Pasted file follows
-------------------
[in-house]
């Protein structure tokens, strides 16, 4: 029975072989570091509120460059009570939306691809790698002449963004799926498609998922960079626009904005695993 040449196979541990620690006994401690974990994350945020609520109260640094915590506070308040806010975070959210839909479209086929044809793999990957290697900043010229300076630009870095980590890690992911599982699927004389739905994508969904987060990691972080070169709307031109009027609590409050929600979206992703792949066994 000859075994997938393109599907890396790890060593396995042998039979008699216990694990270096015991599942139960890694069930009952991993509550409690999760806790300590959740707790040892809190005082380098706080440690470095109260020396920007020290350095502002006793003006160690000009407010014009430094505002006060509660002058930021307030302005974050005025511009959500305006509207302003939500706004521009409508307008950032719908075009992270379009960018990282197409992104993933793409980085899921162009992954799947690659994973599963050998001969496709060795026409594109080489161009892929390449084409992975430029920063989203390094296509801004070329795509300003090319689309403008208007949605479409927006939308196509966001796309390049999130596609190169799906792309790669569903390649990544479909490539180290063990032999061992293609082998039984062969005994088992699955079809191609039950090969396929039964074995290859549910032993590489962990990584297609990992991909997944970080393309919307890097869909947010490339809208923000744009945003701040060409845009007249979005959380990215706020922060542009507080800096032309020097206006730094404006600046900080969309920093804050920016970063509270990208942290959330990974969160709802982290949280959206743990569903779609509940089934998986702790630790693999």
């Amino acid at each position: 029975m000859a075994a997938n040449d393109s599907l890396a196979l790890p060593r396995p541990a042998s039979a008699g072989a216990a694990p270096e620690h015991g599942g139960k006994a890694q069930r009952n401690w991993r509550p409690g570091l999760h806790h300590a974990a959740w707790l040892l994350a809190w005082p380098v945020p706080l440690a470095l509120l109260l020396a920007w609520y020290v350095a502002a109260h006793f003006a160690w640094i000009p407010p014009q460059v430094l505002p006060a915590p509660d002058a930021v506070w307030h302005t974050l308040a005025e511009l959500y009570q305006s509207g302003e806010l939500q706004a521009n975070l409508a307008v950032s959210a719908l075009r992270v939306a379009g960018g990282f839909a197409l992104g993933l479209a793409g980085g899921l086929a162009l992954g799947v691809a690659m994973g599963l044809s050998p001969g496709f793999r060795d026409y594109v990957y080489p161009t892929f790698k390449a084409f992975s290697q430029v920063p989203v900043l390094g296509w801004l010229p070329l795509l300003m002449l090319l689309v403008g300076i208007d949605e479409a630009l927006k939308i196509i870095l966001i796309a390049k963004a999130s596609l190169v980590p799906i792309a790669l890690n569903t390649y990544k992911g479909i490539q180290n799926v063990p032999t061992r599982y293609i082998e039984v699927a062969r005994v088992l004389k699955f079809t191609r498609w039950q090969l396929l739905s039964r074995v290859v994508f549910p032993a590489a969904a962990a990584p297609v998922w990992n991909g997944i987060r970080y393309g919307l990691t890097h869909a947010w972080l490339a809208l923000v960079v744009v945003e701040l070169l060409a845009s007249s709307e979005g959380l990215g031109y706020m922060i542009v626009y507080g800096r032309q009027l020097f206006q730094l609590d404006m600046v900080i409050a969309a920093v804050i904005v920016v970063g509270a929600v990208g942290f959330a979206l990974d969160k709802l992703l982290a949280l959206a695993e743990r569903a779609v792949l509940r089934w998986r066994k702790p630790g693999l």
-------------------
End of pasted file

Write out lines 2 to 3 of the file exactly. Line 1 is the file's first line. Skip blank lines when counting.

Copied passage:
């Protein structure tokens, strides 16, 4: 029975072989570091509120460059009570939306691809790698002449963004799926498609998922960079626009904005695993 040449196979541990620690006994401690974990994350945020609520109260640094915590506070308040806010975070959210839909479209086929044809793999990957290697900043010229300076630009870095980590890690992911599982699927004389739905994508969904987060990691972080070169709307031109009027609590409050929600979206992703792949066994 000859075994997938393109599907890396790890060593396995042998039979008699216990694990270096015991599942139960890694069930009952991993509550409690999760806790300590959740707790040892809190005082380098706080440690470095109260020396920007020290350095502002006793003006160690000009407010014009430094505002006060509660002058930021307030302005974050005025511009959500305006509207302003939500706004521009409508307008950032719908075009992270379009960018990282197409992104993933793409980085899921162009992954799947690659994973599963050998001969496709060795026409594109080489161009892929390449084409992975430029920063989203390094296509801004070329795509300003090319689309403008208007949605479409927006939308196509966001796309390049999130596609190169799906792309790669569903390649990544479909490539180290063990032999061992293609082998039984062969005994088992699955079809191609039950090969396929039964074995290859549910032993590489962990990584297609990992991909997944970080393309919307890097869909947010490339809208923000744009945003701040060409845009007249979005959380990215706020922060542009507080800096032309020097206006730094404006600046900080969309920093804050920016970063509270990208942290959330990974969160709802982290949280959206743990569903779609509940089934998986702790630790693999």
């Amino acid at each position: 029975m000859a075994a997938n040449d393109s599907l890396a196979l790890p060593r396995p541990a042998s039979a008699g072989a216990a694990p270096e620690h015991g599942g139960k006994a890694q069930r009952n401690w991993r509550p409690g570091l999760h806790h300590a974990a959740w707790l040892l994350a809190w005082p380098v945020p706080l440690a470095l509120l109260l020396a920007w609520y020290v350095a502002a109260h006793f003006a160690w640094i000009p407010p014009q460059v430094l505002p006060a915590p509660d002058a930021v506070w307030h302005t974050l308040a005025e511009l959500y009570q305006s509207g302003e806010l939500q706004a521009n975070l409508a307008v950032s959210a719908l075009r992270v939306a379009g960018g990282f839909a197409l992104g993933l479209a793409g980085g899921l086929a162009l992954g799947v691809a690659m994973g599963l044809s050998p001969g496709f793999r060795d026409y594109v990957y080489p161009t892929f790698k390449a084409f992975s290697q430029v920063p989203v900043l390094g296509w801004l010229p070329l795509l300003m002449l090319l689309v403008g300076i208007d949605e479409a630009l927006k939308i196509i870095l966001i796309a390049k963004a999130s596609l190169v980590p799906i792309a790669l890690n569903t390649y990544k992911g479909i490539q180290n799926v063990p032999t061992r599982y293609i082998e039984v699927a062969r005994v088992l004389k699955f079809t191609r498609w039950q090969l396929l739905s039964r074995v290859v994508f549910p032993a590489a969904a962990a990584p297609v998922w990992n991909g997944i987060r970080y393309g919307l990691t890097h869909a947010w972080l490339a809208l923000v960079v744009v945003e701040l070169l060409a845009s007249s709307e979005g959380l990215g031109y706020m922060i542009v626009y507080g800096r032309q009027l020097f206006q730094l609590d404006m600046v900080i409050a969309a920093v804050i904005v920016v970063g509270a929600v990208g942290f959330a979206l990974d969160k709802l992703l982290a949280l959206a695993e743990r569903a779609v792949l509940r089934w998986r066994k702790p630790g693999l």